Quick thinking saves Harvey toddler’s life
A freak accident two weeks ago almost claimed the life of a two-year-old boy in Harvey.
Arlo Panetta was electrocuted twice, the second shock leaving him unconscious in a pool of water.
He suffered a 40-minute seizure and was left frothing at the mouth on the family farm on Forestry Road.
Arlo had been playing in a ditch under the watchful eye of his grandfather when water began filling the hollow.
As water rushed in, Arlo tried to get out but the wet hat he was wearing struck an electric fence. Arlo cried out, lifted his head a second time, and was electrocuted again.
The force of the second shock threw him clear of the fence but left him unconscious in the water.
I grabbed him and ran like hell.
Harvey toddler Arlo Panetta received a double electric shock to his head after coming into contact with an electric fence.
He was standing in water which amplified the voltage, hurling him from the fence as he faded out of consciousness.
Arlo, 2, was rushed to Harvey Hospital and immediately flown to Perth Children’s Hospital.
His quick-thinking grandfather along with his grandmother and mother, who are both nurses, helped save Arlo’s life.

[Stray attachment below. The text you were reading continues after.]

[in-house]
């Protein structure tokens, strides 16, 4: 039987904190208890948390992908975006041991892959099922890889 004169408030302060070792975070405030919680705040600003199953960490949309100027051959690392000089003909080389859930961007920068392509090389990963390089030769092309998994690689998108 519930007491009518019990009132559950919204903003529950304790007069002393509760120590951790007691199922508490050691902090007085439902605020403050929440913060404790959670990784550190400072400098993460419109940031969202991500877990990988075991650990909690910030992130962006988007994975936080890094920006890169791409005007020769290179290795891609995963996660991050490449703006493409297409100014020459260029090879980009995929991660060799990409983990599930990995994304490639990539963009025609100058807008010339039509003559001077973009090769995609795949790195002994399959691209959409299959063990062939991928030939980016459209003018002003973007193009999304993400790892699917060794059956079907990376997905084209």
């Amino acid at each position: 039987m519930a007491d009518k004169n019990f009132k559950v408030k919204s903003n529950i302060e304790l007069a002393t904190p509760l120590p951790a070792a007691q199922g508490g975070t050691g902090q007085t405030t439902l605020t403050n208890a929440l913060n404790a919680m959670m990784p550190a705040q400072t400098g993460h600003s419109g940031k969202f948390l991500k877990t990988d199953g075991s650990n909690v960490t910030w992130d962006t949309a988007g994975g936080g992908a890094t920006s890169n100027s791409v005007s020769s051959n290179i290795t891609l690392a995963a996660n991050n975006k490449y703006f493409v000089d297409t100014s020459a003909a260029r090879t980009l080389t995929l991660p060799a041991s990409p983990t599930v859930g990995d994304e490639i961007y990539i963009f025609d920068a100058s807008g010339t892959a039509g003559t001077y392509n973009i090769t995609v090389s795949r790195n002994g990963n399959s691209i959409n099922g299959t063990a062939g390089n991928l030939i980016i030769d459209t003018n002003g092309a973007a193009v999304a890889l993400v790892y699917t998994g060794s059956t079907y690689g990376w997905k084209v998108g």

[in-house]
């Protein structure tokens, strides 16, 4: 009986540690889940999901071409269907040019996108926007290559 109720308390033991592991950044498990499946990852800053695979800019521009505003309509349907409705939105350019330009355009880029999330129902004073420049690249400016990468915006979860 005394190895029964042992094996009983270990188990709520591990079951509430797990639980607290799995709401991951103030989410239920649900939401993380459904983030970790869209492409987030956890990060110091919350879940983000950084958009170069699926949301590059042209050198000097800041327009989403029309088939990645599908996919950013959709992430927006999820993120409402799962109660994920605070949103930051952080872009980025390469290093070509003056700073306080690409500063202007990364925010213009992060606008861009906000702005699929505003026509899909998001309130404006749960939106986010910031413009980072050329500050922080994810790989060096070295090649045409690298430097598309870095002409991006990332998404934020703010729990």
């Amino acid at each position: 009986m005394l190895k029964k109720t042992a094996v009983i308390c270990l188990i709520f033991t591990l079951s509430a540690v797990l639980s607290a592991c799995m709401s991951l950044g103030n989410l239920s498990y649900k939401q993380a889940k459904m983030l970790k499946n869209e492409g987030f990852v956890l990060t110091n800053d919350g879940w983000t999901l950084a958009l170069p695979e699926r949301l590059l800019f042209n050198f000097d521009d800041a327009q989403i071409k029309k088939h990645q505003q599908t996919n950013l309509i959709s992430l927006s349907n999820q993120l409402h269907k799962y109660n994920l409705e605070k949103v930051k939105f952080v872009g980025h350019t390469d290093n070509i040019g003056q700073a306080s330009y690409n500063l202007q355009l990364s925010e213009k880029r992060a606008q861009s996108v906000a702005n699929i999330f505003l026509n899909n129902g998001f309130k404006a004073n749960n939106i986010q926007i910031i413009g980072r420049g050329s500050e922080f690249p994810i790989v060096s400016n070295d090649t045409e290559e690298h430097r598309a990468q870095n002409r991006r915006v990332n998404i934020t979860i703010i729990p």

Arlo is an outgoing, chatty and resilient little toddler. His family describe him as “a busy little farm boy who lives in the paddock”.
Arlo’s grandfather Cosi Panetta said it was just a usual day on the farm when the harrowing incident happened.
“He was following the water in the ditch and I called him back, but as the water gushed through he hit his head on the electric fence,” Mr Panetta said.
He lifted his head and his wet hat struck the fence again knocking him out cold, he just turned white. I grabbed him and ran like hell.
An emotional Amy Buckland, who is a nurse, called triple 0 and said her whole brain shut down when it was her baby battling for his life.
But heroic grandmother Glenys Panetta stayed calm as she tried to stimulate Arlo’s breathing, before St John Ambulance arrived.
Arlo was flown to Perth Children’s Hospital because of his 40-minute long seizure and the affect on his heart and brain.
Arlo has since returned home, fully recovered with a message for St John’s.
Thank you for saving me,
The family said they were eternally grateful for Paul Beech and Chris Sabourne at St John Ambulance.
Mr Beech said Harvey’s St John unit was crying out for volunteers.
Had this happened a day later, our centre would have been closed and the family would have been waiting on Waroona or Brunswick to attend.
Mr Sabourne said any accident that involved a child is devastating, recalling signing up to volunteer after losing his own daughter when she was just three-years-old.
Ms Buckland said she had since signed up to be a driver for St John.
“Don’t let something bad happen to your family before you realise how important it is to sign up,” she said.
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